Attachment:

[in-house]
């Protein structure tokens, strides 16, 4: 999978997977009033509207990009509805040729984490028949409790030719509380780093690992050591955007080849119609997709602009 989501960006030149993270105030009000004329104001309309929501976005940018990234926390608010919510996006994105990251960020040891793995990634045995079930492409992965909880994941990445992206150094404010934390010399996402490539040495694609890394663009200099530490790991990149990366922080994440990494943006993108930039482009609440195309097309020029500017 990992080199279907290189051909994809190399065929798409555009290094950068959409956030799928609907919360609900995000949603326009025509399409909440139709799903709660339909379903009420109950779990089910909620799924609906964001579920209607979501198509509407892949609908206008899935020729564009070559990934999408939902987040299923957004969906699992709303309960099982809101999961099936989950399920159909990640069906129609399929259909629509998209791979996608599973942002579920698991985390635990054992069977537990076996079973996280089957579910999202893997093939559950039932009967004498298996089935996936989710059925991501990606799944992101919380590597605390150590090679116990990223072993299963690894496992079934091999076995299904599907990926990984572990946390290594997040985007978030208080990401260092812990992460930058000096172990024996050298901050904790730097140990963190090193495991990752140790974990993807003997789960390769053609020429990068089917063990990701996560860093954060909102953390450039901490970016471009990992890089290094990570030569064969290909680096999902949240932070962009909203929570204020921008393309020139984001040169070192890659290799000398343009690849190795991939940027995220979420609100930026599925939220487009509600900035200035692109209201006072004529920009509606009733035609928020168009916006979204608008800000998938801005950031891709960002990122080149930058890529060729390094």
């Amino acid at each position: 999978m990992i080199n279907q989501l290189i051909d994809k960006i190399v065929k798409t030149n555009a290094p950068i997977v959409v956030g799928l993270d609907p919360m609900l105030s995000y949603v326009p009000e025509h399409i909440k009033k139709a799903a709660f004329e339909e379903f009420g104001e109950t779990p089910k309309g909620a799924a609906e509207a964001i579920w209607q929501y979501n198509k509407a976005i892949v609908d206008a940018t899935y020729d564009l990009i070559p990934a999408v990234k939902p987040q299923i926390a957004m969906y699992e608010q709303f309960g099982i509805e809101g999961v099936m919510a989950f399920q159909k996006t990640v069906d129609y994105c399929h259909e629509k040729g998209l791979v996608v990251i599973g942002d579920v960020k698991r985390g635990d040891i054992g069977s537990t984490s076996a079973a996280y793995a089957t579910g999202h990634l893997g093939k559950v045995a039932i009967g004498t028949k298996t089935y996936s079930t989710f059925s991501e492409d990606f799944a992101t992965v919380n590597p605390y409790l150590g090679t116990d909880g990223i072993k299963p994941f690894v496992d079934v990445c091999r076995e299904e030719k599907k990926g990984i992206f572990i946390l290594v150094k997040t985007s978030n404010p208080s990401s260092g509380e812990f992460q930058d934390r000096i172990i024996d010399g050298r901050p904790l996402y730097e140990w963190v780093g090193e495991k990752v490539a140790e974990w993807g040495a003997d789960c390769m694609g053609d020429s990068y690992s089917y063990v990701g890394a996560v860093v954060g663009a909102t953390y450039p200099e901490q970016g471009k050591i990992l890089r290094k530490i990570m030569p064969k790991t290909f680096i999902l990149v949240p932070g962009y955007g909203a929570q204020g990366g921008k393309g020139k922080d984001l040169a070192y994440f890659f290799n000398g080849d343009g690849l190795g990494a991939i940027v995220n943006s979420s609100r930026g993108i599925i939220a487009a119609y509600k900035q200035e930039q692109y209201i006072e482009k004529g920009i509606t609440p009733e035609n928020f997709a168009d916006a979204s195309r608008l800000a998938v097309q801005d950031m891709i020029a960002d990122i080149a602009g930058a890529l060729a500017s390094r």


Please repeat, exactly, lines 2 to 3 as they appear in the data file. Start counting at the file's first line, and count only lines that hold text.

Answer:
């Protein structure tokens, strides 16, 4: 999978997977009033509207990009509805040729984490028949409790030719509380780093690992050591955007080849119609997709602009 989501960006030149993270105030009000004329104001309309929501976005940018990234926390608010919510996006994105990251960020040891793995990634045995079930492409992965909880994941990445992206150094404010934390010399996402490539040495694609890394663009200099530490790991990149990366922080994440990494943006993108930039482009609440195309097309020029500017 990992080199279907290189051909994809190399065929798409555009290094950068959409956030799928609907919360609900995000949603326009025509399409909440139709799903709660339909379903009420109950779990089910909620799924609906964001579920209607979501198509509407892949609908206008899935020729564009070559990934999408939902987040299923957004969906699992709303309960099982809101999961099936989950399920159909990640069906129609399929259909629509998209791979996608599973942002579920698991985390635990054992069977537990076996079973996280089957579910999202893997093939559950039932009967004498298996089935996936989710059925991501990606799944992101919380590597605390150590090679116990990223072993299963690894496992079934091999076995299904599907990926990984572990946390290594997040985007978030208080990401260092812990992460930058000096172990024996050298901050904790730097140990963190090193495991990752140790974990993807003997789960390769053609020429990068089917063990990701996560860093954060909102953390450039901490970016471009990992890089290094990570030569064969290909680096999902949240932070962009909203929570204020921008393309020139984001040169070192890659290799000398343009690849190795991939940027995220979420609100930026599925939220487009509600900035200035692109209201006072004529920009509606009733035609928020168009916006979204608008800000998938801005950031891709960002990122080149930058890529060729390094």
């Amino acid at each position: 999978m990992i080199n279907q989501l290189i051909d994809k960006i190399v065929k798409t030149n555009a290094p950068i997977v959409v956030g799928l993270d609907p919360m609900l105030s995000y949603v326009p009000e025509h399409i909440k009033k139709a799903a709660f004329e339909e379903f009420g104001e109950t779990p089910k309309g909620a799924a609906e509207a964001i579920w209607q929501y979501n198509k509407a976005i892949v609908d206008a940018t899935y020729d564009l990009i070559p990934a999408v990234k939902p987040q299923i926390a957004m969906y699992e608010q709303f309960g099982i509805e809101g999961v099936m919510a989950f399920q159909k996006t990640v069906d129609y994105c399929h259909e629509k040729g998209l791979v996608v990251i599973g942002d579920v960020k698991r985390g635990d040891i054992g069977s537990t984490s076996a079973a996280y793995a089957t579910g999202h990634l893997g093939k559950v045995a039932i009967g004498t028949k298996t089935y996936s079930t989710f059925s991501e492409d990606f799944a992101t992965v919380n590597p605390y409790l150590g090679t116990d909880g990223i072993k299963p994941f690894v496992d079934v990445c091999r076995e299904e030719k599907k990926g990984i992206f572990i946390l290594v150094k997040t985007s978030n404010p208080s990401s260092g509380e812990f992460q930058d934390r000096i172990i024996d010399g050298r901050p904790l996402y730097e140990w963190v780093g090193e495991k990752v490539a140790e974990w993807g040495a003997d789960c390769m694609g053609d020429s990068y690992s089917y063990v990701g890394a996560v860093v954060g663009a909102t953390y450039p200099e901490q970016g471009k050591i990992l890089r290094k530490i990570m030569p064969k790991t290909f680096i999902l990149v949240p932070g962009y955007g909203a929570q204020g990366g921008k393309g020139k922080d984001l040169a070192y994440f890659f290799n000398g080849d343009g690849l190795g990494a991939i940027v995220n943006s979420s609100r930026g993108i599925i939220a487009a119609y509600k900035q200035e930039q692109y209201i006072e482009k004529g920009i509606t609440p009733e035609n928020f997709a168009d916006a979204s195309r608008l800000a998938v097309q801005d950031m891709i020029a960002d990122i080149a602009g930058a890529l060729a500017s390094r």